Hon. Members have asked whether I considered the reverse arrangement of using Aldergrove in that way, and yes, of course I did. One of my first questions was why not do that—why move people into the south-east of England, when potentially we could move them out? Had we considered that? However, the weight of facility and capability and the gain from consolidation into RAF Benson was considerable. To conduct the process in the opposite direction would mean moving training facilities that were well established and embedded, at huge cost, and creating an awful lot of nuisance from helicopter flights in Northern Ireland, which would not be welcome. The logical approach, from the military and consolidation point of view, was the move to Benson, by which the smaller part of the helicopter force would be consolidated into the much larger operation already at RAF Benson.

The relocation of 230 Squadron will free up significant facilities at Aldergrove. Those include not only office and hangar space, but family quarters, single living accommodation and welfare facilities of a high standard, as hon. Members have mentioned in the debate. Having reviewed the options available, we have concluded that we will make best use of the defence estate and deliver the best quality of life for our personnel if 38 Engineer Regiment, which will move to Massereene barracks in Antrim later this year, relocates to Aldergrove once 230 Squadron has departed. We will still use that good estate that hon. Members have talked about. Aldergrove will remain a base, although of course it will primarily be an Army base. It is only about five miles from Massereene to Aldergrove, so some people will want to go, and some facilities associated with Massereene will still be usable. The move will allow the consolidation of 38 Engineer Regiment’s technical and domestic accommodation on one site and enable the unit to benefit more fully from the additional facilities available at the larger site. As the hon. Member for South Antrim is aware, that will remove the requirement to retain the Massereene barracks. While he may regret that decision, I am sure that he shares the Department’s objective of making the best use of available defence estate and infrastructure and delivering the greatest possible coherence for our units and the best possible quality of life for our military personnel.

As to the matter of gifting the base, all I can say is that Democratic Unionist party Members know that their party leader raised the issue at Prime Minister’s questions, and they heard that the Prime Minister was prepared to meet him to discuss it. My view is that we need the receipt to pay for the many facilities and necessities in the Ministry of Defence. We are dependent on the estate. However, I cannot pre-empt the discussion that will take place between the leader of the DUP and the Prime Minister, and I do not know what agreements they will reach.

For staff whose posts are removed, such as those whose posts are associated exclusively with the security and maintenance of the Massereene barracks or for personnel unable to relocate to Aldergrove with 38 Engineer Regiment, everything possible will be done to find acceptable alternative employment in the Ministry of Defence. Where redundancies are inevitable, we will pursue voluntary release on compulsory terms, as we have done successfully in the current civilian draw-down associated with normalisation. It is our intention to make every effort to avoid compulsory redundancy. The Ministry of Defence will, in any case, remain a significant employer within the Antrim area.

The hon. Member for South Antrim has talked about 140 redundancies, but it will be much less than that. We want to retain many people at Aldergrove, which we want to develop. Some of the people who are associated with the basing at Massereene will be given the opportunity to redeploy, but their jobs will not exist if we close the Massereene barracks. However, that would involve fewer redundancies than the 140 figure that the hon. Gentleman has mentioned. We estimate that there will be fewer than 100 job losses. That, of course, will be subject to consultation with the trade unions, which is starting now.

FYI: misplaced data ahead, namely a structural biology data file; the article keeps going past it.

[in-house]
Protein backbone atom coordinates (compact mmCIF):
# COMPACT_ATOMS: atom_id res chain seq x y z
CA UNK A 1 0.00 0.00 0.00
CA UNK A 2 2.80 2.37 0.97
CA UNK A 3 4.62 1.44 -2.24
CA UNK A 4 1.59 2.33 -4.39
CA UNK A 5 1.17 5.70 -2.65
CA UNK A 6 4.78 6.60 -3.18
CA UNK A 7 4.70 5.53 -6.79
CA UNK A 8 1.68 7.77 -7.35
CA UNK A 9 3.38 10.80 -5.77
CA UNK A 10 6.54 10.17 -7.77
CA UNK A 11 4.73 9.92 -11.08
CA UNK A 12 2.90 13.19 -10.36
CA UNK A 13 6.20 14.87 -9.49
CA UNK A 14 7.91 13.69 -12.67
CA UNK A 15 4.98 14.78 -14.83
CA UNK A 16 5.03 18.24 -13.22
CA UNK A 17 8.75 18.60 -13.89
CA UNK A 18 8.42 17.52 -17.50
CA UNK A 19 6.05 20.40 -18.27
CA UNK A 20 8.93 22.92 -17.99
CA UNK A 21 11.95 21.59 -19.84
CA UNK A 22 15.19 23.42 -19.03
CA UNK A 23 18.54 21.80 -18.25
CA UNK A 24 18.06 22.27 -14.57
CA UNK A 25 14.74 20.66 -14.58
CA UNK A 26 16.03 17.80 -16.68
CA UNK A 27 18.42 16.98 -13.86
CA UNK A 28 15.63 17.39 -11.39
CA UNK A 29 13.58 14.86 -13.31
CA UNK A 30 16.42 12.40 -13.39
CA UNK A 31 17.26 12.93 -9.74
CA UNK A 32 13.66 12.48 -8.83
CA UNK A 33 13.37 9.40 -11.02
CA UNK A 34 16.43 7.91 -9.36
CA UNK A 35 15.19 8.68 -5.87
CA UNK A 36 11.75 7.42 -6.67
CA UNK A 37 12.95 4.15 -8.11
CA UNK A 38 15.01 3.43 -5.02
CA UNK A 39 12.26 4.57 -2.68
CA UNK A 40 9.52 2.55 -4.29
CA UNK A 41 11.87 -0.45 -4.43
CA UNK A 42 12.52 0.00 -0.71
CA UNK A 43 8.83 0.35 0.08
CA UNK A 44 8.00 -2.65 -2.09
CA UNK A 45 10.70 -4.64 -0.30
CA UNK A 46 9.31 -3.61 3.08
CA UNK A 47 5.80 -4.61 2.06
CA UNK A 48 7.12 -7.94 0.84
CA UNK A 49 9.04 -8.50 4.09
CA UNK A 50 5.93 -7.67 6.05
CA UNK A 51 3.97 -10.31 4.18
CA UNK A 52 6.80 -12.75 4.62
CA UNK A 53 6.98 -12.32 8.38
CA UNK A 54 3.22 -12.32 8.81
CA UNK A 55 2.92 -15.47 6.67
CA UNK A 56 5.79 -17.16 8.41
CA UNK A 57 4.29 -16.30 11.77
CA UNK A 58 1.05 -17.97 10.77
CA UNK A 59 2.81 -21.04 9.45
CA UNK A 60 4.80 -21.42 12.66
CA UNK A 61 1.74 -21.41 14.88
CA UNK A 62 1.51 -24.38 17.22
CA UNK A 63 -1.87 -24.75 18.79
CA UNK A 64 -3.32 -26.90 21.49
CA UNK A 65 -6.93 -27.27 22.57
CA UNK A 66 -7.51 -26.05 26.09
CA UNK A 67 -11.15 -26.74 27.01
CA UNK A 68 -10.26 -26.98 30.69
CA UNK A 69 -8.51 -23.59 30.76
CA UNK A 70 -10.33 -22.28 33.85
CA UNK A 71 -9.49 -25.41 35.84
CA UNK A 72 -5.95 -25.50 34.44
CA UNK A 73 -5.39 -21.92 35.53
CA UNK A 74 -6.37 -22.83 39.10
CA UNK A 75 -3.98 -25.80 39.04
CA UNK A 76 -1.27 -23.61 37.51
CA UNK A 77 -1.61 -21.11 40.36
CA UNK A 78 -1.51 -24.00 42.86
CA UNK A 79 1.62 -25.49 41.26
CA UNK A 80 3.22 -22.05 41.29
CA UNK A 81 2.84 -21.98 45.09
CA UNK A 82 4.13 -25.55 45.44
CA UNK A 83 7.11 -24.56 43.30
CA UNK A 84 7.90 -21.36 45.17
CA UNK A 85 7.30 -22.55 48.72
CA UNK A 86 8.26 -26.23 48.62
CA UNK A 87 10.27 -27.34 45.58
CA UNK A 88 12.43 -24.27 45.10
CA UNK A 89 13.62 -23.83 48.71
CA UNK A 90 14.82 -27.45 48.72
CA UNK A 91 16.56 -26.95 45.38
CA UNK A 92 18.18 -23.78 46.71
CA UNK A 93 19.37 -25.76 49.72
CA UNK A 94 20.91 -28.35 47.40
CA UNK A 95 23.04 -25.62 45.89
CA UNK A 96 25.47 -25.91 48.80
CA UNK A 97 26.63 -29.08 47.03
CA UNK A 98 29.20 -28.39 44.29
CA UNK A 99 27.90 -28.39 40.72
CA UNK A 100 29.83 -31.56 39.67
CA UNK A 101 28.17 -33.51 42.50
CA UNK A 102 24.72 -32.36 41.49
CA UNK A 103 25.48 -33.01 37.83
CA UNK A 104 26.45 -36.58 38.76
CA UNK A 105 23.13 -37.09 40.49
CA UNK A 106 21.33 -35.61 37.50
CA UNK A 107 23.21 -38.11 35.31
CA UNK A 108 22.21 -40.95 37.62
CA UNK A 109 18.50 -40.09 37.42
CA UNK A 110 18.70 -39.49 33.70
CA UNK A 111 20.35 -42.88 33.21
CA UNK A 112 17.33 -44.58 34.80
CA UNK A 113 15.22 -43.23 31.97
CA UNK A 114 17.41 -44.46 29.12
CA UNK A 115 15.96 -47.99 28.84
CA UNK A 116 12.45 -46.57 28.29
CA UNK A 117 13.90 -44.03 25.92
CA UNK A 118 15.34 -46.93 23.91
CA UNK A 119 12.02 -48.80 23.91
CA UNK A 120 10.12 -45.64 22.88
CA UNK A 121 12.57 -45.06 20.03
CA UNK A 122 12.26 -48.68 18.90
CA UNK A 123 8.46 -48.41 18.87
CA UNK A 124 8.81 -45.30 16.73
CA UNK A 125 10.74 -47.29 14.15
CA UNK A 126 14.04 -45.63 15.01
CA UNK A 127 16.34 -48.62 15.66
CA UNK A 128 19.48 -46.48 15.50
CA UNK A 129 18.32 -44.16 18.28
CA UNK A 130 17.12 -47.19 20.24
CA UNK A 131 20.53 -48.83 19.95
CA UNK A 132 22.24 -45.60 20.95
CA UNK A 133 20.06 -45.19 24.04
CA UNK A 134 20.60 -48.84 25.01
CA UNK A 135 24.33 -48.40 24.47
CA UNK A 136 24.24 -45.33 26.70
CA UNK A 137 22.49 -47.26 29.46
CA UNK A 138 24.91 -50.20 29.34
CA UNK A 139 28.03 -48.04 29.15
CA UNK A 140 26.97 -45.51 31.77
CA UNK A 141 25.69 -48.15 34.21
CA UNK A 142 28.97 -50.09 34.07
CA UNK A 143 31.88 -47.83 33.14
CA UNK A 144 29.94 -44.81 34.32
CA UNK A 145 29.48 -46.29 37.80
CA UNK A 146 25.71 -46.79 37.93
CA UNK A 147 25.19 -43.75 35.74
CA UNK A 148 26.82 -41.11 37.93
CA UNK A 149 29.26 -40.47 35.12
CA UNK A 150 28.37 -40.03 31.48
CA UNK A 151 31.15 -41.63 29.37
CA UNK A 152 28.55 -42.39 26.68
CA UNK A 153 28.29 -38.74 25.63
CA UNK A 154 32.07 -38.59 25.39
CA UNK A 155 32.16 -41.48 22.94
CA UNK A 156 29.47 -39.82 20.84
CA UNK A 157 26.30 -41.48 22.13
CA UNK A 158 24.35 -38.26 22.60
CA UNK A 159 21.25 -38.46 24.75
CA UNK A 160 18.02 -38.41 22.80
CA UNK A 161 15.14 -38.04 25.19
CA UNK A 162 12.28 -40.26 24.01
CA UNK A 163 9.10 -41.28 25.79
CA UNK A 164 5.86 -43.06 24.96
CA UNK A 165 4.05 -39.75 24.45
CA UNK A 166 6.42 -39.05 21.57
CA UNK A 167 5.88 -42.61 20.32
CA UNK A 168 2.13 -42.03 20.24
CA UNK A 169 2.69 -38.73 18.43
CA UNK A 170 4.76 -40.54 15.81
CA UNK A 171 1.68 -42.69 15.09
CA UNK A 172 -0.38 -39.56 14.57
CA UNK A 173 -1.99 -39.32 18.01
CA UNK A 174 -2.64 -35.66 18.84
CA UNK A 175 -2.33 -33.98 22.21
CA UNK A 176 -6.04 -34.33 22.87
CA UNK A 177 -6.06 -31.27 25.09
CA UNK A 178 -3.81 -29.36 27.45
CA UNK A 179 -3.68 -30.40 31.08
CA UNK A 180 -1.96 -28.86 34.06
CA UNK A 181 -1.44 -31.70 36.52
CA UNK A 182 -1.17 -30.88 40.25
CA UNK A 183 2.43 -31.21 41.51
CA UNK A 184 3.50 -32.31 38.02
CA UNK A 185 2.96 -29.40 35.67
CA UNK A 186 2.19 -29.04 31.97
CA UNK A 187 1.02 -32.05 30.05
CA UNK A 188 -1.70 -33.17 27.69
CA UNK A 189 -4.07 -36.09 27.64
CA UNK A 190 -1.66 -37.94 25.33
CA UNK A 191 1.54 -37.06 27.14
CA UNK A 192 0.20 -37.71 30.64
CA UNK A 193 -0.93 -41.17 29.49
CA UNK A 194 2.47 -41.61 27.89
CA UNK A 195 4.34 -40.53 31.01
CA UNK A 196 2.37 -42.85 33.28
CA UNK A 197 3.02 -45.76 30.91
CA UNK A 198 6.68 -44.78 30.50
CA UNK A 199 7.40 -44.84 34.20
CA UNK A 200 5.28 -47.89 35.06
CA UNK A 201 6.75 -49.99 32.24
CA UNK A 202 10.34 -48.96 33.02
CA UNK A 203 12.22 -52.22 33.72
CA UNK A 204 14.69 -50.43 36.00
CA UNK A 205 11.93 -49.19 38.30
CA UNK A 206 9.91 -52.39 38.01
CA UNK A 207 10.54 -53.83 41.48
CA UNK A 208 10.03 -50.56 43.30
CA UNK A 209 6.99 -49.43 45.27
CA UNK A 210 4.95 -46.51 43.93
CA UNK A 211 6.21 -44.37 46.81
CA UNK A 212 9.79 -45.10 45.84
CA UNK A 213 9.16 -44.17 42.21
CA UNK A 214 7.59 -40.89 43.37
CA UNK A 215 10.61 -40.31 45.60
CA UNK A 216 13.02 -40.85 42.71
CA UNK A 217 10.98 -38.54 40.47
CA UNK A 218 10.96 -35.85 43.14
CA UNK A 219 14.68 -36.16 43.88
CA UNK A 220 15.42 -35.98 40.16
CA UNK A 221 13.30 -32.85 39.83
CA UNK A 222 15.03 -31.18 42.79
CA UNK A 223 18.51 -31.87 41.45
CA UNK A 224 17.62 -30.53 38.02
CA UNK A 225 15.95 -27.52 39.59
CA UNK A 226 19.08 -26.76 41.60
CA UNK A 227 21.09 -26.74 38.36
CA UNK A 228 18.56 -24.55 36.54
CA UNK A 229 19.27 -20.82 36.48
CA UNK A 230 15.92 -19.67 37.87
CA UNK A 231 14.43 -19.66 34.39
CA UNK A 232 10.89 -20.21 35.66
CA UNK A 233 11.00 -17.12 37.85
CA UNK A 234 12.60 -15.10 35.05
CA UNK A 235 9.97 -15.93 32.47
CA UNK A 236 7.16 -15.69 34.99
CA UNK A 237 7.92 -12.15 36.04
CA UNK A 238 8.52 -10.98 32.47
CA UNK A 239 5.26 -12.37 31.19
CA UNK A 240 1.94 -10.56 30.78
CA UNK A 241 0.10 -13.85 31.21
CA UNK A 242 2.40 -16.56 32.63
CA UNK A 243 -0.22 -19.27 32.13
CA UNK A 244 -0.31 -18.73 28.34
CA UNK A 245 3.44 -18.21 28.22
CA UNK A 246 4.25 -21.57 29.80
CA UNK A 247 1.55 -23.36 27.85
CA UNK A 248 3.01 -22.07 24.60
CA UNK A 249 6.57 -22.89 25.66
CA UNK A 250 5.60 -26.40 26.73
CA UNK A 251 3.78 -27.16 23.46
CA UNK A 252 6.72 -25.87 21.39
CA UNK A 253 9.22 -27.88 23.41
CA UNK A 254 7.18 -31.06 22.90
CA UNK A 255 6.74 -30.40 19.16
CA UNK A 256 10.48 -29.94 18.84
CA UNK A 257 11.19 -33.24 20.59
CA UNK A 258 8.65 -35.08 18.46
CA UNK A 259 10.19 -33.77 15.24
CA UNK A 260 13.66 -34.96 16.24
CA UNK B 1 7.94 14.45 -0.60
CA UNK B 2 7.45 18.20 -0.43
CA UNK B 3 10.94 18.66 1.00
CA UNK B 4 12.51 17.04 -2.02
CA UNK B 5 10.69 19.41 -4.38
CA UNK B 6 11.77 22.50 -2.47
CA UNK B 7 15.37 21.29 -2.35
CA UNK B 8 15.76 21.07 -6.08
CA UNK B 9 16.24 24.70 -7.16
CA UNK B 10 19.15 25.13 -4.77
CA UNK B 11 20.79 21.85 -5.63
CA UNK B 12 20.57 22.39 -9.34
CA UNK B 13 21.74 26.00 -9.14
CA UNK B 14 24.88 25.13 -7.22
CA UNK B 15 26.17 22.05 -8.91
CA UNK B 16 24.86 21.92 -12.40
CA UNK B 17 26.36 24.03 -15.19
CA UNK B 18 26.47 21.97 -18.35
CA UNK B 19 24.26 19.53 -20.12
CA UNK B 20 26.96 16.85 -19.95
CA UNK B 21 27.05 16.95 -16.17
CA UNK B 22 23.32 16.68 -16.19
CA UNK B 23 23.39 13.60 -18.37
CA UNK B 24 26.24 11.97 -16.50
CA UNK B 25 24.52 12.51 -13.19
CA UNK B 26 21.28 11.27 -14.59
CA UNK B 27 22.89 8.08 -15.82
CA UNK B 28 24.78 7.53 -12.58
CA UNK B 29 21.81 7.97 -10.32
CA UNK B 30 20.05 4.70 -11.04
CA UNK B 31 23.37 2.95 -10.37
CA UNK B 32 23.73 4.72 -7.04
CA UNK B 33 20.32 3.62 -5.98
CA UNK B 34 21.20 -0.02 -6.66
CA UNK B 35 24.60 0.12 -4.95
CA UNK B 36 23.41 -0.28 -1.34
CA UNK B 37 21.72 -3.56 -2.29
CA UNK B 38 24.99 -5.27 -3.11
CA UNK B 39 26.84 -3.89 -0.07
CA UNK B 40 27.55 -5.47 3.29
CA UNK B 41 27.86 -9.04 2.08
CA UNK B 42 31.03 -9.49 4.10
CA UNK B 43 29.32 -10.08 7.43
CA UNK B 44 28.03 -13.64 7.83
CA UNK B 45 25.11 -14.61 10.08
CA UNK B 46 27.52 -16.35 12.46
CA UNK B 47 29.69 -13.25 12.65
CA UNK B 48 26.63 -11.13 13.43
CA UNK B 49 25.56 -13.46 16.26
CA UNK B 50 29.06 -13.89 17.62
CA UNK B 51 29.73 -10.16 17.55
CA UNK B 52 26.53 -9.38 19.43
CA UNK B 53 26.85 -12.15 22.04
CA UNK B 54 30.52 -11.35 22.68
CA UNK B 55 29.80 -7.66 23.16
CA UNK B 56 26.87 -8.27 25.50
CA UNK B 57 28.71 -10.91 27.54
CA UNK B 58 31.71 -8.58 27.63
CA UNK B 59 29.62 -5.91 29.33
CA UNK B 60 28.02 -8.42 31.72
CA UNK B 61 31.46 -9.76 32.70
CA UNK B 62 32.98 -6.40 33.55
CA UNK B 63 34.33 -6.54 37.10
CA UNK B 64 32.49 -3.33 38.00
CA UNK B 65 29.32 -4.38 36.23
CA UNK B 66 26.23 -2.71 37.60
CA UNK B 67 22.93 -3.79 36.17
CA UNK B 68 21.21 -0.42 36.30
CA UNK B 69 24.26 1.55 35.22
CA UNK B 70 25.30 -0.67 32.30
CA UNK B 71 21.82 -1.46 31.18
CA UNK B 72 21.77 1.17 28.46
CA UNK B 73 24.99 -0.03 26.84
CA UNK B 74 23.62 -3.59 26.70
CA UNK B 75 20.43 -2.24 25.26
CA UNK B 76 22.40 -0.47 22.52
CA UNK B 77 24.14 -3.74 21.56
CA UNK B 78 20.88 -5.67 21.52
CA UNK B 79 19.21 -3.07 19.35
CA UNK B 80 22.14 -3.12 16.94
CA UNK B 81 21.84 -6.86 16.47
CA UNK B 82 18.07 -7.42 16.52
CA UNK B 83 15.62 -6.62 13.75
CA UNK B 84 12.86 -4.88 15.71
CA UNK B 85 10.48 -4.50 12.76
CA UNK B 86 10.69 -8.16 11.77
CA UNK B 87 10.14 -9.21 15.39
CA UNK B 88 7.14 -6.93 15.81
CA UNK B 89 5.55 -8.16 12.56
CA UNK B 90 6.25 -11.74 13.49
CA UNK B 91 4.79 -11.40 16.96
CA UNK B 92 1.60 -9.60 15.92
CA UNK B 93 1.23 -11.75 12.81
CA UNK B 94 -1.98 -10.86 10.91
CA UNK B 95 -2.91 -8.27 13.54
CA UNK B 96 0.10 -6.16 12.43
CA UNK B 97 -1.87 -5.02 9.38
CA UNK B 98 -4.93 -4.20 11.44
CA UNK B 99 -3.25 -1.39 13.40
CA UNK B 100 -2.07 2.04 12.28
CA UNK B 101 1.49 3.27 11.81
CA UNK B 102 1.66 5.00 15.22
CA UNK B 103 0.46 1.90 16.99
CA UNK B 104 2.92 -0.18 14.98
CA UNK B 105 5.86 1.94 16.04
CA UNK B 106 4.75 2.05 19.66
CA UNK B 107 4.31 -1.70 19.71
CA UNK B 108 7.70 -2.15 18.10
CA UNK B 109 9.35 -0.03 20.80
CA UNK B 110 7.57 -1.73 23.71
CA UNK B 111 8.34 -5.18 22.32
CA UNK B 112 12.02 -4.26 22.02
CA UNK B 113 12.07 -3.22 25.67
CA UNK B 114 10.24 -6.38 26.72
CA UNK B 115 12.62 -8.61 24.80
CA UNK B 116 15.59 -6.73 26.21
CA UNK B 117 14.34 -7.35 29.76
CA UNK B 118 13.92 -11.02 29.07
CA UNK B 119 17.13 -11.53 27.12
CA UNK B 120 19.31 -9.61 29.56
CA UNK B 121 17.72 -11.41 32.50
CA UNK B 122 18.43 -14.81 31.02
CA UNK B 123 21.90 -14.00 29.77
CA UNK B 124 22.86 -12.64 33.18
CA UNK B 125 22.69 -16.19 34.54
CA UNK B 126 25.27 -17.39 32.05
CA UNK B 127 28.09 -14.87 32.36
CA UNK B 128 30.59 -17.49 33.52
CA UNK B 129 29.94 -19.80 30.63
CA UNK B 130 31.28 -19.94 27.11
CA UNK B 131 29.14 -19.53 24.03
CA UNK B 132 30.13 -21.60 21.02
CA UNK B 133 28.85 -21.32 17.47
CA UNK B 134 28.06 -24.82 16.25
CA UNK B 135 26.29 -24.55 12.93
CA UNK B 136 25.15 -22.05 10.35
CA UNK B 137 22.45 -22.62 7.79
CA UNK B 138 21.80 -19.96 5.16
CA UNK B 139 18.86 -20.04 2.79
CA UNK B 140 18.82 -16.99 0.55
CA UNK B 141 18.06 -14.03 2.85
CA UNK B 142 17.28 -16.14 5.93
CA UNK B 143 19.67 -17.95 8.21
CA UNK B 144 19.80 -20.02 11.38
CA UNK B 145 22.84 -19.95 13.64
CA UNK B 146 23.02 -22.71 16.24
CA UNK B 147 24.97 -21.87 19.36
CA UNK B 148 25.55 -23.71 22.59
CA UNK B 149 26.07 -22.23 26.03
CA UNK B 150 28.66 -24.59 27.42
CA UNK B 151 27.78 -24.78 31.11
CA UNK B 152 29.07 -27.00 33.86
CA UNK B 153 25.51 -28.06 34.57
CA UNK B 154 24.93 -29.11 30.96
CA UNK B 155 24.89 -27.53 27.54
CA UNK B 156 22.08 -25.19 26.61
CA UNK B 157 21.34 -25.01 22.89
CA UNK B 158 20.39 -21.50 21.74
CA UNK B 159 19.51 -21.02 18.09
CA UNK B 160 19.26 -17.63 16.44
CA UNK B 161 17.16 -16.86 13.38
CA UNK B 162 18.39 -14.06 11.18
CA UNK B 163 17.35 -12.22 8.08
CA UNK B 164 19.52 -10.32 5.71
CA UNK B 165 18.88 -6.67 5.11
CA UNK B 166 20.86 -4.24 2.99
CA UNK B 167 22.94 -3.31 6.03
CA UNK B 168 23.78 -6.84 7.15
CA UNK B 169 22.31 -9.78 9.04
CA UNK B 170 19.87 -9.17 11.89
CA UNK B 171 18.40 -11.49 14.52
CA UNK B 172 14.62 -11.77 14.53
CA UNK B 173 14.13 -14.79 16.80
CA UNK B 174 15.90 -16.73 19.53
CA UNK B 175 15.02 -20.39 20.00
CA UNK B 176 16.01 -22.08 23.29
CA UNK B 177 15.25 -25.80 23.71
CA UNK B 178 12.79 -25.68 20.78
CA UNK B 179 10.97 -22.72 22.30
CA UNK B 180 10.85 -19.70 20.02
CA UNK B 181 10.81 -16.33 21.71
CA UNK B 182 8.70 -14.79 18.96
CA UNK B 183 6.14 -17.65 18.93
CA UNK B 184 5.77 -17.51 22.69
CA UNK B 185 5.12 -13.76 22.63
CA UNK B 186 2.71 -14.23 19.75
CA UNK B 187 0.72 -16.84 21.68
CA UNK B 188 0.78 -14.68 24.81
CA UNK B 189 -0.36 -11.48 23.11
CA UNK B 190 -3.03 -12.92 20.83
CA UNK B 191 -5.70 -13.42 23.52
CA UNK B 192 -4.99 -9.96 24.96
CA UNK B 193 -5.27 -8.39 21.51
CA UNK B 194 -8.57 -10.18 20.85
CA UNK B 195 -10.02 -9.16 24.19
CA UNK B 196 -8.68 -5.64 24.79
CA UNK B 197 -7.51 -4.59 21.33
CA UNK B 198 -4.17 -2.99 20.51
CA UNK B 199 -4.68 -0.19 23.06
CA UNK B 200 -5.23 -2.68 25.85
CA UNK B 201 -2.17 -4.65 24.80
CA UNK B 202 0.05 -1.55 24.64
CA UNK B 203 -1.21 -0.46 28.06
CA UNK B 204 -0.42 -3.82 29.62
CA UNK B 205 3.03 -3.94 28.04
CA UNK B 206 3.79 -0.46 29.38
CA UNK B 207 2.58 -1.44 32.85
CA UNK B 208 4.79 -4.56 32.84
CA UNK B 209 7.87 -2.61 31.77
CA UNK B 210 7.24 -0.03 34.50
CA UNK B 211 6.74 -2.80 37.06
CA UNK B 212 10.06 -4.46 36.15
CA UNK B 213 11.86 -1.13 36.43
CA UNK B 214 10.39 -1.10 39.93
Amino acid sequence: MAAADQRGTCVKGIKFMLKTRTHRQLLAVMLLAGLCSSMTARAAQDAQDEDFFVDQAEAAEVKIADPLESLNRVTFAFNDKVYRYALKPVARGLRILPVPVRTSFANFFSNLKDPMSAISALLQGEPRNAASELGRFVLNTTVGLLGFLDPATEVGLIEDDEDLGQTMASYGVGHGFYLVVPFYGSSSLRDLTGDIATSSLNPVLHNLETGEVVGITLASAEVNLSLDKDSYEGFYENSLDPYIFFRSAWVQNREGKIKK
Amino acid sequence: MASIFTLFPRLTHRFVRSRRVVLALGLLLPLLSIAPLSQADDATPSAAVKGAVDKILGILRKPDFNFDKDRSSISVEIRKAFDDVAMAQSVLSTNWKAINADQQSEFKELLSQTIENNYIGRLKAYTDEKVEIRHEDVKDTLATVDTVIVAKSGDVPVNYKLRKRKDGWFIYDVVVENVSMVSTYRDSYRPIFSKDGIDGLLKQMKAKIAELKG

Does the Minister appreciate the serious economic implications of the removal of the RAF personnel and their families from the constituency? The important points include not only the job losses, but the loss of 1,000 people and their buying power from the constituency.

The hon. Gentleman is right. Of course that will have an impact, but we are moving to a position in which we shall base 19 Light Brigade in Northern Ireland. The move into Aldergrove will facilitate part of that, so Aldergrove will continue to be used, and families will be based in Northern Ireland. Of course, the numbers will fluctuate, depending on whether those mostly Army personnel are deployed or home-based in Northern Ireland at any given time, but there will still be considerable activity at Aldergrove, which will replace what has gone on there to date, and there will be a commitment to the site by the MOD over a considerable time.

To deal further with the future of Aldergrove as a military base, the announcement in the House on 30 January 2006 by the then Secretary of State for Defence of the move of 19 Light Brigade from Catterick to Northern Ireland demonstrated our commitment to basing significant units in Northern Ireland. As the hon. Member for South Antrim may be aware, two key units of 19 Brigade are already in place: 2 Rifles in Ballykinler and 2 Mercian in Holywood. Further units will arrive over the coming months: 40 Regiment Royal Artillery, 38 Engineer Regiment, the Combat Service Support Regiment and the headquarters of 19 Light Brigade. Just as the relocation clearly demonstrates our commitment to basing in Northern Ireland, the decision to relocate 38 Engineer Regiment to Aldergrove clearly demonstrates our commitment to maintaining a base there.

I am grateful to the hon. Member for South Antrim for seeking the debate. I am sorry that he was upset about the consultation process, but the House was told the news in the normal way, following the normal procedures, and the hon. Gentleman’s constituency was treated in much the same way as the rest of the United Kingdom.